[Blog] The importance of carers

Rabbi Roberta Harris-Eckstein
13 June 2019

‘Carers’ – what an interesting word.

Are we dealing with paid carers, family carers, people with caring hearts? Do we care for people or animals, the elderly or children, the disabled or the planet? These few categories rather leapt into my mind as I began to think what I would write in this piece.

This will also be covered in several ways at Liberal Judaism’s Day Celebration on Sunday June 23, which you can read more about here.

There are many different ways of caring and much to be said about each – never mind the fact that each ‘caree’ is an individual and needs to be treated as such.

As we are currently in the middle of Carers Week 2019, perhaps I should limit myself to the focus of this week, and that is the role of the unpaid carer who is usually, but certainly not always, a family member of the person who needs the care.

It is estimated that there are around 6.5 million people in the UK who are unpaid carers – husbands, wives, partners, children, other relatives and friends of the person who requires the care. And that care may take many different forms, according to whether the person is physically and/or mentally disabled, and may be any age from the very young (a spina bifida baby is one example of this) to the extremely elderly. When dealing with the elderly they may have many disabilities, of which one is quite likely to be some form of dementia.

In the 1990s I was the sole carer for three members of my family; each had their own illnesses, but all three had different sorts of dementia, which took quite separate forms in each. One was always looking for their life’s companion, who had been dead for years, another became quiet and sweet to everyone at all times and the third fought their way to the end of their life. Luckily for me, Jewish Care allocated me a single social worker for all three. So both of us knew the problems of dealing with each one separately and all three of them as a group. It made my life so much easier.

I was lucky: I have recently heard of a woman whose husband has mild dementia, and who is simultaneously caring for several other family members, each of whom has varied needs and calls on her constantly. Just liaising with social workers for the different individuals nearly drove her to exhaustion.

Exhaustion is what continually lurks for the conscientious unpaid carer – and just think for a moment about a school child who is caring for a sick parent, but has to remain fresh and attentive at school.

At least professional carers get to go home at the end of the day – just don’t get me started about their levels of pay and the conditions of their employment.

It is also worth remembering that the family carer may have to be available for 24 hours a day; there may be several trips to the toilet each night or perhaps it is necessary to hoist your caree out of bed and onto a commode and then back again to bed; the bed might need changing during the night; or you may have to tend to the person still in bed – which certainly means knowing how to lift and turn them without doing damage to oneself.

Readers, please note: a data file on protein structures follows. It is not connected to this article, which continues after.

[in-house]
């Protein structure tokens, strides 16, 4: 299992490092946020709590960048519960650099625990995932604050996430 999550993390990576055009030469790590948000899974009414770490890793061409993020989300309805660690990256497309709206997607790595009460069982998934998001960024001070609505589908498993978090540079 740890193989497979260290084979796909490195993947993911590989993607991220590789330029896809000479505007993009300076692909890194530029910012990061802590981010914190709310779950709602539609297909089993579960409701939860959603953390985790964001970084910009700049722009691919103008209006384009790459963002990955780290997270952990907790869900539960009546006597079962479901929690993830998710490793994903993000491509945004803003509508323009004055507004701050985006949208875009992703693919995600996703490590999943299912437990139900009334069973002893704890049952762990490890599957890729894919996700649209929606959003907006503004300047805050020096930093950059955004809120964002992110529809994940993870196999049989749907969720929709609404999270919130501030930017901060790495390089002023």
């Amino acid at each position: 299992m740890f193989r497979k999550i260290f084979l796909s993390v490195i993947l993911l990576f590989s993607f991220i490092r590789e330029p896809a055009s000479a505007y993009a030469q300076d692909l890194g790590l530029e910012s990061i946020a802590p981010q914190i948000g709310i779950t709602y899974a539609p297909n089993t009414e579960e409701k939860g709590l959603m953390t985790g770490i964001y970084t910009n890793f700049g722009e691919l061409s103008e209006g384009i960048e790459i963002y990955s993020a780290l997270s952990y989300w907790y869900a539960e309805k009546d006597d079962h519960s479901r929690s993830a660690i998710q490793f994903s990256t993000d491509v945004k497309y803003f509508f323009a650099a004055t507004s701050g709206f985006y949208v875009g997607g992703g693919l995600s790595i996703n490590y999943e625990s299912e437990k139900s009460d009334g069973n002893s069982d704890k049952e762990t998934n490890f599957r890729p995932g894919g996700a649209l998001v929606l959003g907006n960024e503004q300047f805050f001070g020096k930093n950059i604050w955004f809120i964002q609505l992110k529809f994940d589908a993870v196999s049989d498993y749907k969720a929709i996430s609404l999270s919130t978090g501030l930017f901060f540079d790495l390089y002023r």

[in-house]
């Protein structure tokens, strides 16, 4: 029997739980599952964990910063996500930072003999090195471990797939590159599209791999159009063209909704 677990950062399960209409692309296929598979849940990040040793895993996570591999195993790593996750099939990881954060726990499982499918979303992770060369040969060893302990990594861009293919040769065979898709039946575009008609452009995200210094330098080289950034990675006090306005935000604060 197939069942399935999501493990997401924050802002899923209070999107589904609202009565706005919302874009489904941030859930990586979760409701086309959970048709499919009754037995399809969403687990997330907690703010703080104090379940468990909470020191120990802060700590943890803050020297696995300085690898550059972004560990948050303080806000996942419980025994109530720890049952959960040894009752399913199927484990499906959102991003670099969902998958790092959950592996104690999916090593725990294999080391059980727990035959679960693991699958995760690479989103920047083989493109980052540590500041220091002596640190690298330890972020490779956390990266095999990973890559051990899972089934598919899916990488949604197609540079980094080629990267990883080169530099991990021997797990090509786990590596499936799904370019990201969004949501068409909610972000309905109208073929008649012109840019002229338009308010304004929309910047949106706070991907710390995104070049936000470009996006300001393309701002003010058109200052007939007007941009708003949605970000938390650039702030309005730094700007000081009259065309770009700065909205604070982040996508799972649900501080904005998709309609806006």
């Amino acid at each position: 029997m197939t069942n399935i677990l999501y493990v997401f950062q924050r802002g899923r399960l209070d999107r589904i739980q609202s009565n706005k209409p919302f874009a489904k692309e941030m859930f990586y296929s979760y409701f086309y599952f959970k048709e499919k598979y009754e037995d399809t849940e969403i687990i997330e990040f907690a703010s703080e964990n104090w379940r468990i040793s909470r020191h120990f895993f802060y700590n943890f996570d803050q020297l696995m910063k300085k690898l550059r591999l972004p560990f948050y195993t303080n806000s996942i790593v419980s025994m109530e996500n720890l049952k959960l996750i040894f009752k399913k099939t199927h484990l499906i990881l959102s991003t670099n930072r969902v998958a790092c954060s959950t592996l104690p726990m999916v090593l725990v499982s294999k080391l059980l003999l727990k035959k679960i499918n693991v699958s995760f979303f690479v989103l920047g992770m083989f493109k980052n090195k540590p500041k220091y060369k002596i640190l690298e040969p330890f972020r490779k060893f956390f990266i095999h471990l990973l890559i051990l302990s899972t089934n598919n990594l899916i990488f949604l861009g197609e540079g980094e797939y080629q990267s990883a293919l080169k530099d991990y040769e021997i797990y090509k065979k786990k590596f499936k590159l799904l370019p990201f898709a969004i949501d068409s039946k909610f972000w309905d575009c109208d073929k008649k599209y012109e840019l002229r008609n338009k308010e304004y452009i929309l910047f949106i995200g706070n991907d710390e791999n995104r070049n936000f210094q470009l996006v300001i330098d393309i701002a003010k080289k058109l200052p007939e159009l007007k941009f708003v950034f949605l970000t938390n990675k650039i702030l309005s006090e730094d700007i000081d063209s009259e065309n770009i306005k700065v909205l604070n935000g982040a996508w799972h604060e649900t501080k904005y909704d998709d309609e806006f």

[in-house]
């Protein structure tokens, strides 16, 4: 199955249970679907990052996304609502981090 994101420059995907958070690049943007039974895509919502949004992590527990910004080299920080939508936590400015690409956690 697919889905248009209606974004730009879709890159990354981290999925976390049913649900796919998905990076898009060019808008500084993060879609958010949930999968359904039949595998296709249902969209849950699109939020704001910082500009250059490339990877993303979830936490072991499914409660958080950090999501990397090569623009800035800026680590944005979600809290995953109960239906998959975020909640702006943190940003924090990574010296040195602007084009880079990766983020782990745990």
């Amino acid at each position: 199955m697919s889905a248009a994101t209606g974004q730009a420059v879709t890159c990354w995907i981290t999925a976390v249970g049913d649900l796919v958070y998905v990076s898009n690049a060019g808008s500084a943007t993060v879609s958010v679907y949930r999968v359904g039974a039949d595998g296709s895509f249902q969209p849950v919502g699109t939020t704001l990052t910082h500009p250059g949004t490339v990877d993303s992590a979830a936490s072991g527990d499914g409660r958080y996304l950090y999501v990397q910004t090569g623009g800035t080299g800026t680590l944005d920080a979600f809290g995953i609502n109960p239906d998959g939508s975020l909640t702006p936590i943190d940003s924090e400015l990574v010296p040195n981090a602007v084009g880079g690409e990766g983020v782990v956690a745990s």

Or perhaps you may not need to do nights (or do them in addition to the nights) but instead work long days, washing, feeding, doing the laundry, shopping, taking your relative to hospital appointments or for lunch out or to a club – generally ensuring that they have the best of whatever their lives can provide them with.

And what of you? Are you tired? Are you in good health? Are you juggling the needs of paid work and your unpaid duties of care? Are you wishing you could spend more time with the rest of your family and friends? Do your children need more of your time and does your partner want to see more of you and getting a bit ratty when you can’t give him or her that time? Or perhaps you’d simply like a bit of down time for yourself and time is hard (or impossible) to find.

Carers Week 2019 aims to make the public more aware of what carers do and how they live their lives on a daily basis. It is also about telling both the public and carers themselves about the various support services and resources that are available.

When I was a carer I used to belong to the local Carers Trust and was so grateful for all the ways they were able to help me, from carers’ coffee mornings, so we could get to know and support each other, to days out or ‘pampering’ days – manicures, facials, hair appointments etc.

If you are a carer, or have ever been one, or have a caring soul and wish to help others, then Carers Week 2019 is just the thing for you to become involved with and I recommend it highly.

For more details please visit https://www.carersweek.org/.

Rabbi Roberta Harris-Eckstein is part time rabbi of Eastbourne Liberal Jewish Community and is currently exploring the possibilities of working with several communities with the remit of caring for their older members.
 
 

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